List of Illustrations.
|Drawn by||Engraved by|
|The Stolen Kiss||I. Lamont||Orrin Smith.|
|Paying Labourers||H. S. Marks||Orrin Smith.|
|Milton's Home||E. K. Johnson||H. Harral.|
|Chamber Music||T. Morten||H. Harral.|
|Phyllis||G. Leslie||W. J. Linton.|
|Sunset by the Sea||W. P. Burton||H. Harral.|
|The Little Gossip||G. H. Thomas||W. Thomas.|
|Colin and Phœbe||W. Small||H. Harral.|
|The Whipper-in||G. B. Goddard||W. Thomas.|
|The Spinnet||E. K. Johnson||H. Harral.|
|The First Primroses||E. Wimperis||W. J. Linton.|
|When the Kye comes Hame||F. B. Barwell||W. J. Linton.|
|Indian Landscape||J. Wolf||H. Harral.|
|Home, Sweet Home||E. Wimperis||W. J. Palmer.|
|Early Spring||Edmund Warren||W. Thomas.|
|The Wayside Well||E. Wimperis||W.J. Palmer.|
|Philip's Farm||W. P. Burton||H. Harral.|
|Baffled||J. Wolf||H. Harral.|
|The Impending Check-Mate||T. Morten||W. Thomas|
The Ornamental Title-page and Borders designed by HENRY SHAW, F.S.A., and engraved by R. B. UTTING.
List of Authors.
Bailey, Philip James
Barham, R. Harris
Bayly, Thos. Haynes
Blanchard, E. F.
Bowles, W. Lisle
Brough, Robert B.
Browning, E. B.
Buckingham, D. of
Coleridge, S. T.
Colman, George, Jun.
Cooper, John G.
Dorset, Earl of
Elliot, Sir Gilbert
Gleig, G. R.
Hood, Thos. Younger
Landor, Walter S.
Leigh, Henry S.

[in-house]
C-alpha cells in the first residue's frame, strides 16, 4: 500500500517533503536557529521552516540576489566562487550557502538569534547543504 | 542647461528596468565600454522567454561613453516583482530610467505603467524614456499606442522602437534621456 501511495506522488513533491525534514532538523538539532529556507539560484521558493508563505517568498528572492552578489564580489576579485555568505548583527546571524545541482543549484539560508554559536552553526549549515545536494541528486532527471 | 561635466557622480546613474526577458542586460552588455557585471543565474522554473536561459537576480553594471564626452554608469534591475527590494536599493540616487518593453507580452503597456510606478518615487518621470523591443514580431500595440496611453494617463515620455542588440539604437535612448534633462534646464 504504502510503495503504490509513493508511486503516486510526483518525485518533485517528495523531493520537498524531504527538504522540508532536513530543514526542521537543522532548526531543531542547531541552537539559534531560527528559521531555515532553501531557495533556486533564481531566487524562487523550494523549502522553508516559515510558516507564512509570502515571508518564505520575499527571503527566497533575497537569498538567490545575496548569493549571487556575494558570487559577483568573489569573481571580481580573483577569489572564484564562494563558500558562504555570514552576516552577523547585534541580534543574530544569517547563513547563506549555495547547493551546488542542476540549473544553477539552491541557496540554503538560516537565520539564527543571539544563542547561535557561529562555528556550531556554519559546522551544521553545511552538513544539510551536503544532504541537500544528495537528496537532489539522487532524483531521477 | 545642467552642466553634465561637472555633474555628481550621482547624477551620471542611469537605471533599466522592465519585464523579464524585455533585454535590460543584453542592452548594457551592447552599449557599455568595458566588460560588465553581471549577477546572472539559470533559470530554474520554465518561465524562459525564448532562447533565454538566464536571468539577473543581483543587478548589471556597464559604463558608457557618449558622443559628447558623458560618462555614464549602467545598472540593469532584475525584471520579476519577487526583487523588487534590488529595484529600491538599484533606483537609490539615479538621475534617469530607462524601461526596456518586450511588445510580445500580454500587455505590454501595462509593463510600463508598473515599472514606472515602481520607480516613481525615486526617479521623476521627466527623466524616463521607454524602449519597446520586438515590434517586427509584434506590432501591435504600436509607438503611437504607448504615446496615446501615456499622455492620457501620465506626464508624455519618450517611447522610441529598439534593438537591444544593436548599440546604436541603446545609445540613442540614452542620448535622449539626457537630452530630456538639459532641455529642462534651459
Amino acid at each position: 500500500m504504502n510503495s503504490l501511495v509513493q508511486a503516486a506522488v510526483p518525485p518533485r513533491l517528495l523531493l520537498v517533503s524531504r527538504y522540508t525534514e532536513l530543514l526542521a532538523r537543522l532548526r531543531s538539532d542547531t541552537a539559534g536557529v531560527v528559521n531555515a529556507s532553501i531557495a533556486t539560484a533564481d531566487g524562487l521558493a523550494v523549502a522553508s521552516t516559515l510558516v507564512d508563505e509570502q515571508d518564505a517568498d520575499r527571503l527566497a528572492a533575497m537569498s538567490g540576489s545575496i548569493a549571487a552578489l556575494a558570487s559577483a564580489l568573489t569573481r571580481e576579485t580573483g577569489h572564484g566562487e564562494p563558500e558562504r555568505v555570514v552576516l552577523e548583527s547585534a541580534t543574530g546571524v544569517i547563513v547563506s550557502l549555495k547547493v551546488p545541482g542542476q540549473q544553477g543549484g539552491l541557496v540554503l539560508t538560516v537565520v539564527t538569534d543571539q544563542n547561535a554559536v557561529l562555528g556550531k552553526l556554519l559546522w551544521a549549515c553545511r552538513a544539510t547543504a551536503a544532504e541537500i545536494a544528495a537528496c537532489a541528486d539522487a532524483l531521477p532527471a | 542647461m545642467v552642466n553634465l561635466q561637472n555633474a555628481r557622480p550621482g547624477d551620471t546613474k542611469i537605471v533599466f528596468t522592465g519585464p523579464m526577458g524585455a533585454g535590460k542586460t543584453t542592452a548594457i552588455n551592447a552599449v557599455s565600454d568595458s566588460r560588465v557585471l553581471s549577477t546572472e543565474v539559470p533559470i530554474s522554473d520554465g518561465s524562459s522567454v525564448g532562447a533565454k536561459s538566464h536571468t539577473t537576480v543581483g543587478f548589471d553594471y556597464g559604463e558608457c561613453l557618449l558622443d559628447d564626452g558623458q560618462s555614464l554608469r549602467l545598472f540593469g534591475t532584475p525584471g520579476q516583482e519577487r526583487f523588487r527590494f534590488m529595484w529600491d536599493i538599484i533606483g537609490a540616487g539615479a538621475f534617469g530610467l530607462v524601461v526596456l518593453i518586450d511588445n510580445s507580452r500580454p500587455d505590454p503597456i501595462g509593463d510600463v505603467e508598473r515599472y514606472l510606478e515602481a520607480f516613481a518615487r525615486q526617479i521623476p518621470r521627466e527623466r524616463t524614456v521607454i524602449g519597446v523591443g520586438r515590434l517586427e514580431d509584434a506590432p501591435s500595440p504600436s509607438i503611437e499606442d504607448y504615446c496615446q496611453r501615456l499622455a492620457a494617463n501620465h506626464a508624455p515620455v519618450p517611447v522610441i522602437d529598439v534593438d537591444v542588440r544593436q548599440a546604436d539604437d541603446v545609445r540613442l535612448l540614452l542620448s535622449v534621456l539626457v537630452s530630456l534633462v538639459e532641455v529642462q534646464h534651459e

Pennell, Henry C.
Praed, Winthrop M.
Procter, Adelaide A.
Procter, Bryan W.
Rochester, Earl of
Scott, Sir Walter
Sedley, Sir Charles
Shelley, Percy Bysshe
Sheridan, Richard B.
Smollett, Tobias G.
Spencer, William R.
Swinburne, A. C.
Thackeray, W. M.
Trench, Richard C.
Watts, Alaric A.
White, Henry Kirke
"'Two Centuries of Song' goes far to redeem the credit of 1866 for Christmas books. The arabesque borders to the beautifully-toned pages are in exquisite taste, and of high typographic merit. Of these there are sixteen patterns. Larger full-page illustrations are not wanting, and the sides, glittering in all the glory of green and gold, are secured by a handsome clasp."—Reader.
"'Two centuries of Song' is a collection of 'lyrics, madrigals, sonnets, and other occasional verse of the English poets of the last two hundred years.' The gathering begins with George Wither's famous poem, 'Shall I, wasting in despair,' and ends with Mr. Walter Thornbury's 'I send thee but a simple gift.' The latter poet has made the collection, and it is a good one, embracing pieces from the works of more than a hundred various authors, from Browning and Brummell, to Waller, Wordsworth, and Alaric Alexander Watts. The poems are illustrated by engravings from equally various hands, and are generally of a bright and lively kind… All the engraving in this book is good: indeed, that is one of its chief merits."—Pall Mall Gazette.